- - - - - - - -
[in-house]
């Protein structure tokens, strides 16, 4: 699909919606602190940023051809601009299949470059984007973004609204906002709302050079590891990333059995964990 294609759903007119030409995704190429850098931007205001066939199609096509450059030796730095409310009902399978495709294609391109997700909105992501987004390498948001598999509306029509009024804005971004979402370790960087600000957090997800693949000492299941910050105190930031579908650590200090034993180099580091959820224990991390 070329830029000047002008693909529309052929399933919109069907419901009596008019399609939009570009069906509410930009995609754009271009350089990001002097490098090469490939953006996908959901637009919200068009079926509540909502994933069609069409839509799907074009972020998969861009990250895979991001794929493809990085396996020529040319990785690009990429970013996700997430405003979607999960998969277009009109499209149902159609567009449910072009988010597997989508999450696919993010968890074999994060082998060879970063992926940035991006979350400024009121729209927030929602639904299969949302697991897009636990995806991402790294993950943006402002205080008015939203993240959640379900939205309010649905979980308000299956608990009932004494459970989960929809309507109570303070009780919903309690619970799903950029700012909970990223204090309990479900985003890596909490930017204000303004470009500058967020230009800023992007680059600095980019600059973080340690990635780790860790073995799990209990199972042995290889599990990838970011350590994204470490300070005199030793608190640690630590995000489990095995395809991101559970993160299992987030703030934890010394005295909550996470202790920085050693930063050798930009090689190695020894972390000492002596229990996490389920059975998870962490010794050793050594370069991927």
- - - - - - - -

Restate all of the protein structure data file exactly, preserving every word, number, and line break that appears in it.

[in-house]
């Protein structure tokens, strides 16, 4: 699909919606602190940023051809601009299949470059984007973004609204906002709302050079590891990333059995964990 294609759903007119030409995704190429850098931007205001066939199609096509450059030796730095409310009902399978495709294609391109997700909105992501987004390498948001598999509306029509009024804005971004979402370790960087600000957090997800693949000492299941910050105190930031579908650590200090034993180099580091959820224990991390 070329830029000047002008693909529309052929399933919109069907419901009596008019399609939009570009069906509410930009995609754009271009350089990001002097490098090469490939953006996908959901637009919200068009079926509540909502994933069609069409839509799907074009972020998969861009990250895979991001794929493809990085396996020529040319990785690009990429970013996700997430405003979607999960998969277009009109499209149902159609567009449910072009988010597997989508999450696919993010968890074999994060082998060879970063992926940035991006979350400024009121729209927030929602639904299969949302697991897009636990995806991402790294993950943006402002205080008015939203993240959640379900939205309010649905979980308000299956608990009932004494459970989960929809309507109570303070009780919903309690619970799903950029700012909970990223204090309990479900985003890596909490930017204000303004470009500058967020230009800023992007680059600095980019600059973080340690990635780790860790073995799990209990199972042995290889599990990838970011350590994204470490300070005199030793608190640690630590995000489990095995395809991101559970993160299992987030703030934890010394005295909550996470202790920085050693930063050798930009090689190695020894972390000492002596229990996490389920059975998870962490010794050793050594370069991927």